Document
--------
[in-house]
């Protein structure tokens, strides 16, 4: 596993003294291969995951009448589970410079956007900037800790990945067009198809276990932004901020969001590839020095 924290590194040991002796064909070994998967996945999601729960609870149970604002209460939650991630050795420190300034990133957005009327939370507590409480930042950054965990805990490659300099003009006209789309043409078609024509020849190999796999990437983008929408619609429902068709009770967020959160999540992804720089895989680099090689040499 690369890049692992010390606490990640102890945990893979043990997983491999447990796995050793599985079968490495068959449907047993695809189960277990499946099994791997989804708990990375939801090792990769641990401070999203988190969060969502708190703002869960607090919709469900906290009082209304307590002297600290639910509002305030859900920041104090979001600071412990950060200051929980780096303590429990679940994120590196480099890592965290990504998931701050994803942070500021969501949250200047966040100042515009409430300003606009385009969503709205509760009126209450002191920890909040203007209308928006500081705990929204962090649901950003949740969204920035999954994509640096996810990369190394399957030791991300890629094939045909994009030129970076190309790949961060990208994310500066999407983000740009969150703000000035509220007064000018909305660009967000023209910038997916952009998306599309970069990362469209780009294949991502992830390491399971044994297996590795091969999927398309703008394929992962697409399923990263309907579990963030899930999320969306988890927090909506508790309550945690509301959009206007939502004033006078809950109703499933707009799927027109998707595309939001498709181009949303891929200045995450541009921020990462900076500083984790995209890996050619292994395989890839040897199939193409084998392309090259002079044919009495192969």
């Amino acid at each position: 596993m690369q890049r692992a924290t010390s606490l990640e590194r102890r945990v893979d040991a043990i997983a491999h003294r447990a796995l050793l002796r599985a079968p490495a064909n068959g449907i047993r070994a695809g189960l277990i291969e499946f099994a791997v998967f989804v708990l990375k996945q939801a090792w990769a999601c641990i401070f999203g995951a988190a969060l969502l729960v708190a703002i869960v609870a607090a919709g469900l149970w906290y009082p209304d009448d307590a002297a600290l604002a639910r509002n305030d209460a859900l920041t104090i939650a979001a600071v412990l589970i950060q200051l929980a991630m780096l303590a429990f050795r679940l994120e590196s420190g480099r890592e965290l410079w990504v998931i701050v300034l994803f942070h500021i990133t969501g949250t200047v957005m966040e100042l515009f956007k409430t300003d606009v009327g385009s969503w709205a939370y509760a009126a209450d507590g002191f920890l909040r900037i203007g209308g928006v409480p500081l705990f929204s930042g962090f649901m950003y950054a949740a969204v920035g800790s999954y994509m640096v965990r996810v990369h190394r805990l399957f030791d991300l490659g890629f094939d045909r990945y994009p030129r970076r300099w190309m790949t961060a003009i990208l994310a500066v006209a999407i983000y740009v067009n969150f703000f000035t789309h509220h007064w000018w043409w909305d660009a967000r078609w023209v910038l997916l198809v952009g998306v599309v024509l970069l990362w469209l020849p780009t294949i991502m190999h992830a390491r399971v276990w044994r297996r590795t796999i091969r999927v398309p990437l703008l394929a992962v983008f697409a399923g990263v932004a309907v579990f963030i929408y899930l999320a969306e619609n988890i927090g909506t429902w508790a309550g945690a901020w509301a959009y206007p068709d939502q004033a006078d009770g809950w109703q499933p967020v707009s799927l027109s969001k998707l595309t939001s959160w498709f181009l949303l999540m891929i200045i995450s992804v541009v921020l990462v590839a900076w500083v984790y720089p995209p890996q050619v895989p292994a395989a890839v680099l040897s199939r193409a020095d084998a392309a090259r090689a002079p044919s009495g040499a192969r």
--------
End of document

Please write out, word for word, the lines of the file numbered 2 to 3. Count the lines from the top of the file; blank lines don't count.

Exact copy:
């Protein structure tokens, strides 16, 4: 596993003294291969995951009448589970410079956007900037800790990945067009198809276990932004901020969001590839020095 924290590194040991002796064909070994998967996945999601729960609870149970604002209460939650991630050795420190300034990133957005009327939370507590409480930042950054965990805990490659300099003009006209789309043409078609024509020849190999796999990437983008929408619609429902068709009770967020959160999540992804720089895989680099090689040499 690369890049692992010390606490990640102890945990893979043990997983491999447990796995050793599985079968490495068959449907047993695809189960277990499946099994791997989804708990990375939801090792990769641990401070999203988190969060969502708190703002869960607090919709469900906290009082209304307590002297600290639910509002305030859900920041104090979001600071412990950060200051929980780096303590429990679940994120590196480099890592965290990504998931701050994803942070500021969501949250200047966040100042515009409430300003606009385009969503709205509760009126209450002191920890909040203007209308928006500081705990929204962090649901950003949740969204920035999954994509640096996810990369190394399957030791991300890629094939045909994009030129970076190309790949961060990208994310500066999407983000740009969150703000000035509220007064000018909305660009967000023209910038997916952009998306599309970069990362469209780009294949991502992830390491399971044994297996590795091969999927398309703008394929992962697409399923990263309907579990963030899930999320969306988890927090909506508790309550945690509301959009206007939502004033006078809950109703499933707009799927027109998707595309939001498709181009949303891929200045995450541009921020990462900076500083984790995209890996050619292994395989890839040897199939193409084998392309090259002079044919009495192969």
């Amino acid at each position: 596993m690369q890049r692992a924290t010390s606490l990640e590194r102890r945990v893979d040991a043990i997983a491999h003294r447990a796995l050793l002796r599985a079968p490495a064909n068959g449907i047993r070994a695809g189960l277990i291969e499946f099994a791997v998967f989804v708990l990375k996945q939801a090792w990769a999601c641990i401070f999203g995951a988190a969060l969502l729960v708190a703002i869960v609870a607090a919709g469900l149970w906290y009082p209304d009448d307590a002297a600290l604002a639910r509002n305030d209460a859900l920041t104090i939650a979001a600071v412990l589970i950060q200051l929980a991630m780096l303590a429990f050795r679940l994120e590196s420190g480099r890592e965290l410079w990504v998931i701050v300034l994803f942070h500021i990133t969501g949250t200047v957005m966040e100042l515009f956007k409430t300003d606009v009327g385009s969503w709205a939370y509760a009126a209450d507590g002191f920890l909040r900037i203007g209308g928006v409480p500081l705990f929204s930042g962090f649901m950003y950054a949740a969204v920035g800790s999954y994509m640096v965990r996810v990369h190394r805990l399957f030791d991300l490659g890629f094939d045909r990945y994009p030129r970076r300099w190309m790949t961060a003009i990208l994310a500066v006209a999407i983000y740009v067009n969150f703000f000035t789309h509220h007064w000018w043409w909305d660009a967000r078609w023209v910038l997916l198809v952009g998306v599309v024509l970069l990362w469209l020849p780009t294949i991502m190999h992830a390491r399971v276990w044994r297996r590795t796999i091969r999927v398309p990437l703008l394929a992962v983008f697409a399923g990263v932004a309907v579990f963030i929408y899930l999320a969306e619609n988890i927090g909506t429902w508790a309550g945690a901020w509301a959009y206007p068709d939502q004033a006078d009770g809950w109703q499933p967020v707009s799927l027109s969001k998707l595309t939001s959160w498709f181009l949303l999540m891929i200045i995450s992804v541009v921020l990462v590839a900076w500083v984790y720089p995209p890996q050619v895989p292994a395989a890839v680099l040897s199939r193409a020095d084998a392309a090259r090689a002079p044919s009495g040499a192969r």